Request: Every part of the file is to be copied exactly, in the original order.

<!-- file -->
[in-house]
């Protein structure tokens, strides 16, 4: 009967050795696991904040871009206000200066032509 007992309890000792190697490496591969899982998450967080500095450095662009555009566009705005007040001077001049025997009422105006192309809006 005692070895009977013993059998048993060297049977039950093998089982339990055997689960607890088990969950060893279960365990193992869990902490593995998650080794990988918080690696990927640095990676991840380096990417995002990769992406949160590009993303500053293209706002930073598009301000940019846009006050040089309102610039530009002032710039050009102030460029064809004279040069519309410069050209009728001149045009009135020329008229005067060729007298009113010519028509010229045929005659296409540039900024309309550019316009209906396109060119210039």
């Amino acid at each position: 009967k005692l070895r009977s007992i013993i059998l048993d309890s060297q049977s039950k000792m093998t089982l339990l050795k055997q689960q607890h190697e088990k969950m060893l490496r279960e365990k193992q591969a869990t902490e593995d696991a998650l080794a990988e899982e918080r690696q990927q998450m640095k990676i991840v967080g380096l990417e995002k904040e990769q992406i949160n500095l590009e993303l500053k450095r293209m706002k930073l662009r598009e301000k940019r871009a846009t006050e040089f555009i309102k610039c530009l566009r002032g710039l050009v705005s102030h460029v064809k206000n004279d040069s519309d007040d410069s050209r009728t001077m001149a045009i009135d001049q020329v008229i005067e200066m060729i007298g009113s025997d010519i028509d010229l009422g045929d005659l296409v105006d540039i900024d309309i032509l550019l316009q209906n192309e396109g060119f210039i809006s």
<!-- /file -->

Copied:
[in-house]
């Protein structure tokens, strides 16, 4: 009967050795696991904040871009206000200066032509 007992309890000792190697490496591969899982998450967080500095450095662009555009566009705005007040001077001049025997009422105006192309809006 005692070895009977013993059998048993060297049977039950093998089982339990055997689960607890088990969950060893279960365990193992869990902490593995998650080794990988918080690696990927640095990676991840380096990417995002990769992406949160590009993303500053293209706002930073598009301000940019846009006050040089309102610039530009002032710039050009102030460029064809004279040069519309410069050209009728001149045009009135020329008229005067060729007298009113010519028509010229045929005659296409540039900024309309550019316009209906396109060119210039």
């Amino acid at each position: 009967k005692l070895r009977s007992i013993i059998l048993d309890s060297q049977s039950k000792m093998t089982l339990l050795k055997q689960q607890h190697e088990k969950m060893l490496r279960e365990k193992q591969a869990t902490e593995d696991a998650l080794a990988e899982e918080r690696q990927q998450m640095k990676i991840v967080g380096l990417e995002k904040e990769q992406i949160n500095l590009e993303l500053k450095r293209m706002k930073l662009r598009e301000k940019r871009a846009t006050e040089f555009i309102k610039c530009l566009r002032g710039l050009v705005s102030h460029v064809k206000n004279d040069s519309d007040d410069s050209r009728t001077m001149a045009i009135d001049q020329v008229i005067e200066m060729i007298g009113s025997d010519i028509d010229l009422g045929d005659l296409v105006d540039i900024d309309i032509l550019l316009q209906n192309e396109g060119f210039i809006s």